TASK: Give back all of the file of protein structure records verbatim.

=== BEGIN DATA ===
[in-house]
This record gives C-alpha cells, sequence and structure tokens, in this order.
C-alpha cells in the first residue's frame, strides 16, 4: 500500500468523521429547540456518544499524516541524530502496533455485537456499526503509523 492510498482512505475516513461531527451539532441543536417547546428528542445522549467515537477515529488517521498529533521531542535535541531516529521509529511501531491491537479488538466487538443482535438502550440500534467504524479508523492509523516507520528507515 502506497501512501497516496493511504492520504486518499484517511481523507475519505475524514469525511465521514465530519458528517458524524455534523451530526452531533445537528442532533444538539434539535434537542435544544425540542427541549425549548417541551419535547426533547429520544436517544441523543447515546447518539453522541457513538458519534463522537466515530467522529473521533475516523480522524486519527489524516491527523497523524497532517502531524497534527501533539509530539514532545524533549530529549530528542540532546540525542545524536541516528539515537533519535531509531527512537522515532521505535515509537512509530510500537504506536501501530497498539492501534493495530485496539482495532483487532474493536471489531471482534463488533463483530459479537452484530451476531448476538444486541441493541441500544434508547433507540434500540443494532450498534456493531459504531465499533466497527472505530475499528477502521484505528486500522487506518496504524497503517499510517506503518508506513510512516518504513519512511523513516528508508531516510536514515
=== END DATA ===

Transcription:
[in-house]
This record gives C-alpha cells, sequence and structure tokens, in this order.
C-alpha cells in the first residue's frame, strides 16, 4: 500500500468523521429547540456518544499524516541524530502496533455485537456499526503509523 492510498482512505475516513461531527451539532441543536417547546428528542445522549467515537477515529488517521498529533521531542535535541531516529521509529511501531491491537479488538466487538443482535438502550440500534467504524479508523492509523516507520528507515 502506497501512501497516496493511504492520504486518499484517511481523507475519505475524514469525511465521514465530519458528517458524524455534523451530526452531533445537528442532533444538539434539535434537542435544544425540542427541549425549548417541551419535547426533547429520544436517544441523543447515546447518539453522541457513538458519534463522537466515530467522529473521533475516523480522524486519527489524516491527523497523524497532517502531524497534527501533539509530539514532545524533549530529549530528542540532546540525542545524536541516528539515537533519535531509531527512537522515532521505535515509537512509530510500537504506536501501530497498539492501534493495530485496539482495532483487532474493536471489531471482534463488533463483530459479537452484530451476531448476538444486541441493541441500544434508547433507540434500540443494532450498534456493531459504531465499533466497527472505530475499528477502521484505528486500522487506518496504524497503517499510517506503518508506513510512516518504513519512511523513516528508508531516510536514515